And here’s the crowning moment! It has been a long time since I booted up my save file on Elder Scrolls: Skyrim. My Redguard assassin character is just as evil as I remember her to be. Accompanied by my hellhound and vampire lady friend, I decided to test out the combat by reigning hellfire on some unsuspecting farmers, because I’m a real jerk in these types of games. Basically, I wanted to see how smooth the gameplay was and if the controls were the same as when I play on a desktop computer.
The verdict? It’s good. Like, real good. There wasn’t any noticeable lag and the controls were what I expected. It basically mirrors how you’d play on a desktop computer with a full-sized keyboard and integrated graphics. You move around with the WASD and, in my case, triggering the Z key allows me to transform into a vampiric goddess. My only complaint is with the loathsome touchpad. In order to throw ice or fire at an innocent bystander (remember, I’m a jerk), I had to press down, aim, and release. I didn’t feel like I had much control. That said, it’s an easy fix. Just plug in an external mouse and you’re in business, same as you’d be if you ran Steam or Skyrim on a Windows laptop.
Platformers are a real joy
Celeste is an absolute joy to play on a Chromebook (or anywhere else). The gameplay is totally smooth and the controls are what I expected. You move around using the arrow keys, and holding down the Z button allows you to scale the rocky blocks. I was able to guide the red-haired heroine through the first level with relative ease. Personally, I find it easier to play 2D platform games on laptops because reaction times are a bit more forgiving. In Skyrim, you have to react quickly or you’ll get squashed. And, let me tell you, the solitary night guards in Skyrim sure like squashing the likes of me.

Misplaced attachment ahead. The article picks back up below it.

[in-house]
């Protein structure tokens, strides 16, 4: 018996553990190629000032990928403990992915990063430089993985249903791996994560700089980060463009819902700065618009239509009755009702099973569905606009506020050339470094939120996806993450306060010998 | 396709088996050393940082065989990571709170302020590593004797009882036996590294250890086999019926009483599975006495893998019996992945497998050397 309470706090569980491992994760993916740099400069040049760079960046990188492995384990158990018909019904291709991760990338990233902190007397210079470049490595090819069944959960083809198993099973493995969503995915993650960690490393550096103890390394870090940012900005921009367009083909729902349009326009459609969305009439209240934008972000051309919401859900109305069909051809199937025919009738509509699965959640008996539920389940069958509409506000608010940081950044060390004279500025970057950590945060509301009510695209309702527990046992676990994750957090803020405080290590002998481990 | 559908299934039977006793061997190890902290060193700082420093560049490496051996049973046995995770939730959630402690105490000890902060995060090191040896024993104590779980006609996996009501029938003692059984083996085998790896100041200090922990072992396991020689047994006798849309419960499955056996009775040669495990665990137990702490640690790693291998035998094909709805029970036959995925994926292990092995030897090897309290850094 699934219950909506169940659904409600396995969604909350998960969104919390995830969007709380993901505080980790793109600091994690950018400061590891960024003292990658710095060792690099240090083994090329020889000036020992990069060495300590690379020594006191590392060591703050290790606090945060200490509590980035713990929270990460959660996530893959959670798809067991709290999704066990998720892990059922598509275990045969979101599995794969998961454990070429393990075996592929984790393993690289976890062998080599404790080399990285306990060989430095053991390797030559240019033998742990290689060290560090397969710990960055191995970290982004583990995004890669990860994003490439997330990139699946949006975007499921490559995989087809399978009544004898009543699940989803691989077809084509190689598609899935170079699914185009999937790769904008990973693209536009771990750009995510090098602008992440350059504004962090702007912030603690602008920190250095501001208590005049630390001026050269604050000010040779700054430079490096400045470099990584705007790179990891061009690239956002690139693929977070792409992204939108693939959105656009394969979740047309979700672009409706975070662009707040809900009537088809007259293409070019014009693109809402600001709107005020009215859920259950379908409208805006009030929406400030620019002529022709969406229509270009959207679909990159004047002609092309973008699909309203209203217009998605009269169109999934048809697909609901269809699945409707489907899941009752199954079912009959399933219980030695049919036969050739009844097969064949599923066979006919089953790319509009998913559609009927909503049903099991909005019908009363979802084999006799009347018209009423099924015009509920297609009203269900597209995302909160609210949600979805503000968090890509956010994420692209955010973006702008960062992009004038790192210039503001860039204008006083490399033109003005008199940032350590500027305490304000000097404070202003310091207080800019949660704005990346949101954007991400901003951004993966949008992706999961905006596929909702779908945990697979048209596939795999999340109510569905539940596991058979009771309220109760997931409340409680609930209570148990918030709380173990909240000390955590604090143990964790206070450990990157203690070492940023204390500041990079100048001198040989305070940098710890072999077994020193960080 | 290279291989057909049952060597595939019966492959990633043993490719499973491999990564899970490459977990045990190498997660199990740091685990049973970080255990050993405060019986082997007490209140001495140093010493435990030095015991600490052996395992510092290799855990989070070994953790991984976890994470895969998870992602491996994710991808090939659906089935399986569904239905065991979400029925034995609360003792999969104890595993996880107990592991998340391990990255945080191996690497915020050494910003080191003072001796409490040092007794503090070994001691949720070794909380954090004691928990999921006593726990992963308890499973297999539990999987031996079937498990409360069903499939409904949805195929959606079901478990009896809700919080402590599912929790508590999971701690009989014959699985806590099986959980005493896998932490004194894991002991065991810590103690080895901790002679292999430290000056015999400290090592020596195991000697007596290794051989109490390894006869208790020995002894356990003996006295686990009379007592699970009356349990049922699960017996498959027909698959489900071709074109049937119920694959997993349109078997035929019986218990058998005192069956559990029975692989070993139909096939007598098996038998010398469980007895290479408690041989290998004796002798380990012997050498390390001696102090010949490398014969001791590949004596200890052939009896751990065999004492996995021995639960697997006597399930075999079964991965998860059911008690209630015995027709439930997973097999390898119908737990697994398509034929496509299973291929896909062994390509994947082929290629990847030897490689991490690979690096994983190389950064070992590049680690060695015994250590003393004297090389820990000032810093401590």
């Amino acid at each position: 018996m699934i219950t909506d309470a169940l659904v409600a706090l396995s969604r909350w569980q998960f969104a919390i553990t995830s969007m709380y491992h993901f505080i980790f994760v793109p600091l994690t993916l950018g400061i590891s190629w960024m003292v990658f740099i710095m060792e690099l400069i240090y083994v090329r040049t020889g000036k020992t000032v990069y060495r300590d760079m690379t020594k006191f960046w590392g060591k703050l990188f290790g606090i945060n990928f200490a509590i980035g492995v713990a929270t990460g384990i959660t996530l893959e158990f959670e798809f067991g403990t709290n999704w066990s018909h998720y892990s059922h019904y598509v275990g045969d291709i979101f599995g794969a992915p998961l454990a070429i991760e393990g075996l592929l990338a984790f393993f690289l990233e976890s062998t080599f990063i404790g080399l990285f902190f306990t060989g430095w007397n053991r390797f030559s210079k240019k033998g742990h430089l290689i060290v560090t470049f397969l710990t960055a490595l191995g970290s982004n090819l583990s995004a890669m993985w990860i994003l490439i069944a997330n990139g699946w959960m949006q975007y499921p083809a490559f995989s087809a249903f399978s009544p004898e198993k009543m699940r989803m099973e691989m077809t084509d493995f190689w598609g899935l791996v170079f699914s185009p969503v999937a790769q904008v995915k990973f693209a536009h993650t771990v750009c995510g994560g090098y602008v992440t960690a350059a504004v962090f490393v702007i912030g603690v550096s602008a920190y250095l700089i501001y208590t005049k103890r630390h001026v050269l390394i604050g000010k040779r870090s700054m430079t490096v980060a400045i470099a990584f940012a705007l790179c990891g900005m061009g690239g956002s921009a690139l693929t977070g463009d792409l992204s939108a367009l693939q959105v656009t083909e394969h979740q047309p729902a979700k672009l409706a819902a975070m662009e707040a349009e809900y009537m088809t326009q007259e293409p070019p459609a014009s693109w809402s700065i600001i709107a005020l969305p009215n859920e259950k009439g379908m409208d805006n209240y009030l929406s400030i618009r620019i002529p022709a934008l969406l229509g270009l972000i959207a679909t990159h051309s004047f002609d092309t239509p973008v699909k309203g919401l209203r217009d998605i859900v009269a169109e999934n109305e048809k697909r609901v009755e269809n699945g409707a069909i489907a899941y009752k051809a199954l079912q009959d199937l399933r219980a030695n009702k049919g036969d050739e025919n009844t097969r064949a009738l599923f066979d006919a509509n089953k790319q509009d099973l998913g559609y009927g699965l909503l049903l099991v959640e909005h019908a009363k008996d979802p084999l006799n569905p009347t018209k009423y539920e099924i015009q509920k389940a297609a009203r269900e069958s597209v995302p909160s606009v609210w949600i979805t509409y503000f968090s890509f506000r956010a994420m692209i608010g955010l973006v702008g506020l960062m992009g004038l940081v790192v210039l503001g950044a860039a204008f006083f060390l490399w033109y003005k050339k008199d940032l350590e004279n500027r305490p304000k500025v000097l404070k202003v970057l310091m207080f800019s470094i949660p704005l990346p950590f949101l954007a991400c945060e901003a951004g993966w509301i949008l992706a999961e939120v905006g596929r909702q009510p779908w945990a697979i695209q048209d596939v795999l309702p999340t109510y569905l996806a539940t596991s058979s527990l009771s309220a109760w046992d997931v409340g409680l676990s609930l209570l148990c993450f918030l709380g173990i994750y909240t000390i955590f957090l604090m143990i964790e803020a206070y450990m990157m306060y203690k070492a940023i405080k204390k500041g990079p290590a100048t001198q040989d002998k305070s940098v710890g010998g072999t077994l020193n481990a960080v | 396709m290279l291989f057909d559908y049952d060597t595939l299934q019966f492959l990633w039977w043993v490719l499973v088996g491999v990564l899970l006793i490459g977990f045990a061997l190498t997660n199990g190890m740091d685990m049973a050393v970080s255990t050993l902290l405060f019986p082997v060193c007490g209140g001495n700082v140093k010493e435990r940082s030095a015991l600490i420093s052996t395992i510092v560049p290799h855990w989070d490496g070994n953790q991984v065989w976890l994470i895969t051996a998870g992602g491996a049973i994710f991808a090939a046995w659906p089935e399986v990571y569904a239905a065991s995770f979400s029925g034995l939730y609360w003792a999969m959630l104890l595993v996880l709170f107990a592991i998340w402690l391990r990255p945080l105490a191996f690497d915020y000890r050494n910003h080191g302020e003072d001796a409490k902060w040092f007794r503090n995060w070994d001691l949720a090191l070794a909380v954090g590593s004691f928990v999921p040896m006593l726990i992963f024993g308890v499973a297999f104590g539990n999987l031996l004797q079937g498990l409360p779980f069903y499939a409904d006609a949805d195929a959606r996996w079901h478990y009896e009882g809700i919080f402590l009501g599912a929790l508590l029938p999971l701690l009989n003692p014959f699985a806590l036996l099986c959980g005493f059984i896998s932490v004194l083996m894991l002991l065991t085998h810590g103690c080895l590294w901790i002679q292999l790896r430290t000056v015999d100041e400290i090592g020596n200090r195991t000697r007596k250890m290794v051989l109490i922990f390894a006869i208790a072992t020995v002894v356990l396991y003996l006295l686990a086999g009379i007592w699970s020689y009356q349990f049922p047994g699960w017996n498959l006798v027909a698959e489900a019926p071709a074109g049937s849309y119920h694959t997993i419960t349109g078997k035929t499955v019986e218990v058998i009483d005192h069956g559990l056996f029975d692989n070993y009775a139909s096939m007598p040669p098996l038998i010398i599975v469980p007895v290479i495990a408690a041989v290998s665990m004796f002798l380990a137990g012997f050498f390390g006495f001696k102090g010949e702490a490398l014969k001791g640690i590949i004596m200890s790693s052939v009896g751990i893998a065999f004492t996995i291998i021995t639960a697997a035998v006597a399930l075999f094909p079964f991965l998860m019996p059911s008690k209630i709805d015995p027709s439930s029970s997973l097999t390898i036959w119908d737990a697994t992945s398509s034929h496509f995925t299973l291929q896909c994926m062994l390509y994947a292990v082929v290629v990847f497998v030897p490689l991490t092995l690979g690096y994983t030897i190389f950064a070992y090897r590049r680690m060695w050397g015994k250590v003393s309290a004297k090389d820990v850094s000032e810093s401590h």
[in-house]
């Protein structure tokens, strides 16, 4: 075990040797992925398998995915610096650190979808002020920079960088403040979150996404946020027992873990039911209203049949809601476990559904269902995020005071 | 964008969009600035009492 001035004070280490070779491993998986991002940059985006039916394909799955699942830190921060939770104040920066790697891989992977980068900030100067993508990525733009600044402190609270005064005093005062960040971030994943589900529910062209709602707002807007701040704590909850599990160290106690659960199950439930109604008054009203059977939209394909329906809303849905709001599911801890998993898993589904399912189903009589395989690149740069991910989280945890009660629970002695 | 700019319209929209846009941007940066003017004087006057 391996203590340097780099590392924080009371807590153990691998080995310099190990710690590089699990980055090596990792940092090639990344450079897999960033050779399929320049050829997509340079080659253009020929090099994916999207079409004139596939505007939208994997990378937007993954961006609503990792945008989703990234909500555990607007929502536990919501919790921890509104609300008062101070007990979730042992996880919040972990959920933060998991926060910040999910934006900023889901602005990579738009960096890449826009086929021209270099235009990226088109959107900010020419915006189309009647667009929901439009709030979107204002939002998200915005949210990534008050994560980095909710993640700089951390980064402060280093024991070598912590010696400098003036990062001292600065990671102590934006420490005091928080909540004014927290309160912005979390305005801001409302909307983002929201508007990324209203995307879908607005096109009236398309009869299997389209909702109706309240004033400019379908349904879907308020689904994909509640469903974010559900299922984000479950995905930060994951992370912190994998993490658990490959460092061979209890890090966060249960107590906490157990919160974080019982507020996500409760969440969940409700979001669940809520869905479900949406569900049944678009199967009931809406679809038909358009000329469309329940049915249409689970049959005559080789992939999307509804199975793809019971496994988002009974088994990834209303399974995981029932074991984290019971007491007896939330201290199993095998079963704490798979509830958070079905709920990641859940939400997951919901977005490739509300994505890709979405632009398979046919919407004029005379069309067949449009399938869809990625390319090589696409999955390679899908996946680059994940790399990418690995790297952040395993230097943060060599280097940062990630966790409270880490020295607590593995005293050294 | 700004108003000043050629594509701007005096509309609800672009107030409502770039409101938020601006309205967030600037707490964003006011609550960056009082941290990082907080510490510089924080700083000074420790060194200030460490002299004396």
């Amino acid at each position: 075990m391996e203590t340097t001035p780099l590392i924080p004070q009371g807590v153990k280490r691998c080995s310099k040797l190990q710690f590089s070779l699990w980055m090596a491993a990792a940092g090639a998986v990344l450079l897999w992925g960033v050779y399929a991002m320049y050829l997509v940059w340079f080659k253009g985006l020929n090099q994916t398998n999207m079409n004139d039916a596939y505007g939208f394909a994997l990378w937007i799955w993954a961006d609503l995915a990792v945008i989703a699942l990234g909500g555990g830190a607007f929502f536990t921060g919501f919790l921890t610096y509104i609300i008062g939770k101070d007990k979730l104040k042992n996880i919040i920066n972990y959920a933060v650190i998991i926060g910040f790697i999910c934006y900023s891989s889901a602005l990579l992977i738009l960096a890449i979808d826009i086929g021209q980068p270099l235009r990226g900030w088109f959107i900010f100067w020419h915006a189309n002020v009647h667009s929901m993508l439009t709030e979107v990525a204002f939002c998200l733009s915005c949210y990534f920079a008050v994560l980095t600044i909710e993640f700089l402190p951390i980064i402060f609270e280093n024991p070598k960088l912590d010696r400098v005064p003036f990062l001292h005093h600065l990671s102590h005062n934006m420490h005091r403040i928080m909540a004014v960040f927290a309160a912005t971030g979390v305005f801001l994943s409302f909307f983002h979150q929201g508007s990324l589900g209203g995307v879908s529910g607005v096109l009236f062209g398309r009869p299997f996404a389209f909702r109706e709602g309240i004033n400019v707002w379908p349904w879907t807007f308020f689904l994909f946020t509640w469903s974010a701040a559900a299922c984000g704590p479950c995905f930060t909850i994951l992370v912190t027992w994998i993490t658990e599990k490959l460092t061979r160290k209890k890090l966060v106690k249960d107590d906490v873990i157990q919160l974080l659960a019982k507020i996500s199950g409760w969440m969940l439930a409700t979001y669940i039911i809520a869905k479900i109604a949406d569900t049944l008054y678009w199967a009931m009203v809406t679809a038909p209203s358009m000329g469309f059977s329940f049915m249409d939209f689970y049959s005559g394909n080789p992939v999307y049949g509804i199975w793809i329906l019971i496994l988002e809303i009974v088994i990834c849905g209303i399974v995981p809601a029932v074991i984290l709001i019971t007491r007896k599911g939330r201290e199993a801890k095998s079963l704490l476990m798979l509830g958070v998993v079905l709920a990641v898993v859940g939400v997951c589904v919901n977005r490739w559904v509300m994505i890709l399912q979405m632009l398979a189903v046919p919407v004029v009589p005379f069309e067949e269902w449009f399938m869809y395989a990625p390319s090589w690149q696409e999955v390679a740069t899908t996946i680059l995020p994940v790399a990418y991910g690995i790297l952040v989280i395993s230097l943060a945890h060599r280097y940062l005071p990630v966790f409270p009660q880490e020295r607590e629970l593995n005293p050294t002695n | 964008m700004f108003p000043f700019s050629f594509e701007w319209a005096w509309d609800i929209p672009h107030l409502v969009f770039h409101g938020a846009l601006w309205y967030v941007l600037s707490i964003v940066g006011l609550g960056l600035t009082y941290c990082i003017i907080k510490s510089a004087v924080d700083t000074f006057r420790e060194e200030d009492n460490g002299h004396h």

My first impression of running Steam on a Chromebook is a positive one. I didn’t experience any crashes or too many quirks. The graphics look nice and smooth, and I was able to cause a bit of good old-fashioned havoc in Elder Scrolls: Skyrim with zero stuttering. Generally, I enjoyed it. The couple of games I tried were entirely playable.
While older titles run great, triple-A titles might be another story. It’s likely not a possibility, at least in the near future, especially given the modest nature of most Chrome OS hardware. There’s a reason this early Steam support is limited to a select group of games. But as a longtime Chromebook stan, I’m really excited about this addition. Running Steam games on a Chromebook may still be in its infancy—witness the limited number of supported games and laptops at this point—but the future is looking real bright, especially with RGB-laden gaming Chromebooks and support for variable refresh rate displays seemingly coming down the pipeline.
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Ashley is a professional writer and editor with a strong background in tech and pop culture. She has written for high traffic websites such as Polygon, Kotaku, StarWars.com, and Nerdist. In her off time, she enjoys playing video games, reading science fiction novels, and hanging out with her rescue greyhound.